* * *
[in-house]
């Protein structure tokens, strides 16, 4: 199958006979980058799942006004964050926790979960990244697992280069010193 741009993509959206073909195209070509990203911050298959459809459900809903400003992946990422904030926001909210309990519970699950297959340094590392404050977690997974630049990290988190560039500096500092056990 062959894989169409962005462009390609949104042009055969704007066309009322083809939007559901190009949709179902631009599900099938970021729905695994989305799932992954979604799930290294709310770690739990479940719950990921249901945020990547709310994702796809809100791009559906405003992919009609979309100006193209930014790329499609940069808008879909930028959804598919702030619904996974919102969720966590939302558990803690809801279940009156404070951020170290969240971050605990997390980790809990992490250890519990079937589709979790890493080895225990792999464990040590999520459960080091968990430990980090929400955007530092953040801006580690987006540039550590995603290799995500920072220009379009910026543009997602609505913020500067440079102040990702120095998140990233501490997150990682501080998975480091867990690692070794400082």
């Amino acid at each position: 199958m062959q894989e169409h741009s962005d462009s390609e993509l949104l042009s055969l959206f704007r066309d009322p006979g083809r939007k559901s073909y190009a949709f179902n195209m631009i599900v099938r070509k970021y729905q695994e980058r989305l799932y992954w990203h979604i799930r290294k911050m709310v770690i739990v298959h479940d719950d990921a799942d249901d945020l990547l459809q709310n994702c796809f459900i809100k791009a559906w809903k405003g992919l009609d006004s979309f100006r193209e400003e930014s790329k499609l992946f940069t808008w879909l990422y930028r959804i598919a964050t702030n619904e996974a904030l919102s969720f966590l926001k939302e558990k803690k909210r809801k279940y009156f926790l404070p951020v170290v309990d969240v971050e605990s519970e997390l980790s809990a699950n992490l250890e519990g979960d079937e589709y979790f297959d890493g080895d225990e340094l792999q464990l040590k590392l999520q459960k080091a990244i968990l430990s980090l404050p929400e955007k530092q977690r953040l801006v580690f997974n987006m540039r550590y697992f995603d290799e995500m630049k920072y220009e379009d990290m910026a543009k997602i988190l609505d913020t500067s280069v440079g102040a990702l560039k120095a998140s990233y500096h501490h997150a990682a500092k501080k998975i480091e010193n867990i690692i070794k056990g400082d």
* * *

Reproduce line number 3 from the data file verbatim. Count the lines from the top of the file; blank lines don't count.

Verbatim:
């Amino acid at each position: 199958m062959q894989e169409h741009s962005d462009s390609e993509l949104l042009s055969l959206f704007r066309d009322p006979g083809r939007k559901s073909y190009a949709f179902n195209m631009i599900v099938r070509k970021y729905q695994e980058r989305l799932y992954w990203h979604i799930r290294k911050m709310v770690i739990v298959h479940d719950d990921a799942d249901d945020l990547l459809q709310n994702c796809f459900i809100k791009a559906w809903k405003g992919l009609d006004s979309f100006r193209e400003e930014s790329k499609l992946f940069t808008w879909l990422y930028r959804i598919a964050t702030n619904e996974a904030l919102s969720f966590l926001k939302e558990k803690k909210r809801k279940y009156f926790l404070p951020v170290v309990d969240v971050e605990s519970e997390l980790s809990a699950n992490l250890e519990g979960d079937e589709y979790f297959d890493g080895d225990e340094l792999q464990l040590k590392l999520q459960k080091a990244i968990l430990s980090l404050p929400e955007k530092q977690r953040l801006v580690f997974n987006m540039r550590y697992f995603d290799e995500m630049k920072y220009e379009d990290m910026a543009k997602i988190l609505d913020t500067s280069v440079g102040a990702l560039k120095a998140s990233y500096h501490h997150a990682a500092k501080k998975i480091e010193n867990i690692i070794k056990g400082d």